which backs GEW/Germany. But the European power is not the only country that
enjoys strong government support that supplements grassroots startup
energy with top-down endorsements that legitimize entrepreneurship. U.S.
President Barack Obama, recently re-elected to a second term, recognized the
work of Global Entrepreneurship Week for the fourth consecutive year in
proclaiming November to be National Entrepreneurship Month in the United States.
Meanwhile, the U.S. State Department continues to engage on a variety of
levels—including numerous events at U.S. Embassies around the world (e.g.
Ambassador Michael McFaul in
Ambassador Richard Hoagland in
and Ambassador Stephen Mull in
And it isn’t just large, Western countries either. Take Cape Verde as an example
at the other side of the spectrum. The island country off the coast of Western
Africa has the
officials supporting GEW—Prime
Minister Jose Maria Neves and President of the Republic Jorge Carlos Fonseca, as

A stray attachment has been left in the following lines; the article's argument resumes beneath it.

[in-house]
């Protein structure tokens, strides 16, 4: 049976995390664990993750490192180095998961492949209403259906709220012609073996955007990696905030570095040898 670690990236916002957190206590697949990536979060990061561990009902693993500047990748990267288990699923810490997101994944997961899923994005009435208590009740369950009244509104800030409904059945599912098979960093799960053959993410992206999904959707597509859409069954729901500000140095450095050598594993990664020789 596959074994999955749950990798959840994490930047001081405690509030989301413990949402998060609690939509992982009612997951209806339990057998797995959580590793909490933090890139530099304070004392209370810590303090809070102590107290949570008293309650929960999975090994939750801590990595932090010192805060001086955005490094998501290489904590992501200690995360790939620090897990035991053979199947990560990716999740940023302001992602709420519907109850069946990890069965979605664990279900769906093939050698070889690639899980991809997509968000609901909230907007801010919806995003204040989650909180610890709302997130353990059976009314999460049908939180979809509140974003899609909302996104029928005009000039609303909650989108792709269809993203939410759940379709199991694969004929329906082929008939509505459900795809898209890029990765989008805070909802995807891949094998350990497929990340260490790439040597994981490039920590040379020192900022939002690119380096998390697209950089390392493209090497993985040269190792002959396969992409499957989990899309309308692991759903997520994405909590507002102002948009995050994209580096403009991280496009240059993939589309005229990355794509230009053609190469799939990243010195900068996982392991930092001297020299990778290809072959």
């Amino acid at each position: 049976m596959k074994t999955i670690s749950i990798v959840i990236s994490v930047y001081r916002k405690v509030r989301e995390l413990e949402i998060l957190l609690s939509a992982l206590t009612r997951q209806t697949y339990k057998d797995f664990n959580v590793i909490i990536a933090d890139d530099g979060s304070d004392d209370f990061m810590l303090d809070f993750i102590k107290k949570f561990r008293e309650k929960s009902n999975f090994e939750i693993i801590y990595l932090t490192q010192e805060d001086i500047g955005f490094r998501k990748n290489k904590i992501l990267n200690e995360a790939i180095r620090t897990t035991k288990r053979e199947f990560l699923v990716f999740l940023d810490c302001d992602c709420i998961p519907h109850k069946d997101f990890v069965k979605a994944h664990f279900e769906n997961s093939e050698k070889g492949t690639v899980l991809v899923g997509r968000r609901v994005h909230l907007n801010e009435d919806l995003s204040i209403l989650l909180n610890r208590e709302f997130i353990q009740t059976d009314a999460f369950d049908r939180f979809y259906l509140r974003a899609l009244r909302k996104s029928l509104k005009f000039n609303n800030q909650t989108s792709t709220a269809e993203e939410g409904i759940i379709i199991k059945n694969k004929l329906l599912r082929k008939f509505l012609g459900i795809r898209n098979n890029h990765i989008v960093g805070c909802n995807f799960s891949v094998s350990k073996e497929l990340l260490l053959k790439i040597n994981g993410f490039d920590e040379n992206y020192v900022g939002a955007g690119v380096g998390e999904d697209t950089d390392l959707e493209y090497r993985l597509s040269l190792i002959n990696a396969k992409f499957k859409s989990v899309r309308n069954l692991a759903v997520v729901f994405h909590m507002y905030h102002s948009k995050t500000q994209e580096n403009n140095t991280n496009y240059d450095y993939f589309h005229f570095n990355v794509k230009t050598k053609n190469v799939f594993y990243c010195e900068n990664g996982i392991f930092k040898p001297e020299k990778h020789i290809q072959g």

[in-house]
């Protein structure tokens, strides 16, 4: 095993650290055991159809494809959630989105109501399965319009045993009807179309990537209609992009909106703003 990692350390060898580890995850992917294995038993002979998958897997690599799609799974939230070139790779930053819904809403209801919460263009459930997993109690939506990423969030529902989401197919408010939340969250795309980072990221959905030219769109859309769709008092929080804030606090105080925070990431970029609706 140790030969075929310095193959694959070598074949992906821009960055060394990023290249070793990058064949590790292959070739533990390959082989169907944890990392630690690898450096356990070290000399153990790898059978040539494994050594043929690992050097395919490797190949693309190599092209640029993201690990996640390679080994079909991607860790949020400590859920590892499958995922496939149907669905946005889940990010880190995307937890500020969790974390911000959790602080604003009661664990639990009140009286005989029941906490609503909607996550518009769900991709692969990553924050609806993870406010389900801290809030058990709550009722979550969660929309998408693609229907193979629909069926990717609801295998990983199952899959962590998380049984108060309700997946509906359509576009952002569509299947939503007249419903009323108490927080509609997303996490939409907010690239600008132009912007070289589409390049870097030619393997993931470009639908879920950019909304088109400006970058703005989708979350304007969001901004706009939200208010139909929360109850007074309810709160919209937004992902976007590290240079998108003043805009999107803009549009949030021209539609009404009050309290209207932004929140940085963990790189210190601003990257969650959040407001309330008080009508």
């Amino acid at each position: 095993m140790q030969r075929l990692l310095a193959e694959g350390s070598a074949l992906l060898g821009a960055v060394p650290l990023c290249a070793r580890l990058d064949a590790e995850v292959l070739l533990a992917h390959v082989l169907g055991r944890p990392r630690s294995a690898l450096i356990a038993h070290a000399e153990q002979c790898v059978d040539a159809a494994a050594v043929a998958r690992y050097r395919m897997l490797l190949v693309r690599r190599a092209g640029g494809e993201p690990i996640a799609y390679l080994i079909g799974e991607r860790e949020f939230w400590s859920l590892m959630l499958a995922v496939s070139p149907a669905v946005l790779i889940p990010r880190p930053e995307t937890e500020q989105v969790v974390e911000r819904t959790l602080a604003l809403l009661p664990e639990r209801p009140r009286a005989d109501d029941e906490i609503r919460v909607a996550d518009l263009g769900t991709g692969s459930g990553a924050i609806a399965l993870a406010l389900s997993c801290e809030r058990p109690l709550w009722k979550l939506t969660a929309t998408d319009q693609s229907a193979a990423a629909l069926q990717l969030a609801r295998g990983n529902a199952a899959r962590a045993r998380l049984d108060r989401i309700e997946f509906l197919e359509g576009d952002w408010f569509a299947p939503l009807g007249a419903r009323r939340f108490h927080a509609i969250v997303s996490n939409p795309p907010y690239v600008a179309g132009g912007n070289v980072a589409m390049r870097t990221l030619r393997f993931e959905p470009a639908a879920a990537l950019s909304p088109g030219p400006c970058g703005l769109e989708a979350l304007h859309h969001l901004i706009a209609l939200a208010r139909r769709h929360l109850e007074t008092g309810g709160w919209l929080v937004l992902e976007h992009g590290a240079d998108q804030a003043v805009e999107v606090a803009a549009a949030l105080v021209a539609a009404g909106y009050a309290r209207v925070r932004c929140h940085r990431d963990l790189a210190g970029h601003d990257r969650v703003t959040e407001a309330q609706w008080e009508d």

well as the ministers for the economy, higher education and youth. Other leaders
playing an active role in GEW this year include: Prime Minister
of Australia; President
of Bulgaria; Prime Minister
of Greece; Prime Minister
of Ethiopia; Prime Minister
of Israel; Swaziland Minister of Commerce
Bermuda Minister of Economy, Trade and Industry
of the Netherlands;
the Minister-President of Flanders in Belgium; and more.
I spoke to youth leadership groups and energetic students at national
competitions to help high school and university students potentially launch
their own new business. Perhaps nowhere is
focus so strong as in Hull, England.
and the Netherlands, I witnessed amazing and hungry young startups competing
for the attention—and startup capital—from potential investors. At the Get in
the Ring competition in Rotterdam,
Super delivered the knockout blow.
Cinema took top honors
at the global finals of the Creative Business Cup in Copenhagen—besting a
collection of finalists from the creative industries in 17 countries. There were
many similar competitions that occurred throughout the week, giving new and
young startups a chance to secure some much-needed investment, support and
services to help them grow. For example:
Dropifi was named as the most promising startup to emerge in the past year. The
team from Ghana traces its beginnings to GEW 2011 where they competed in and won
Startup Weekend Accra.
More than 130 cities hosted Startup Weekend events during GEW with the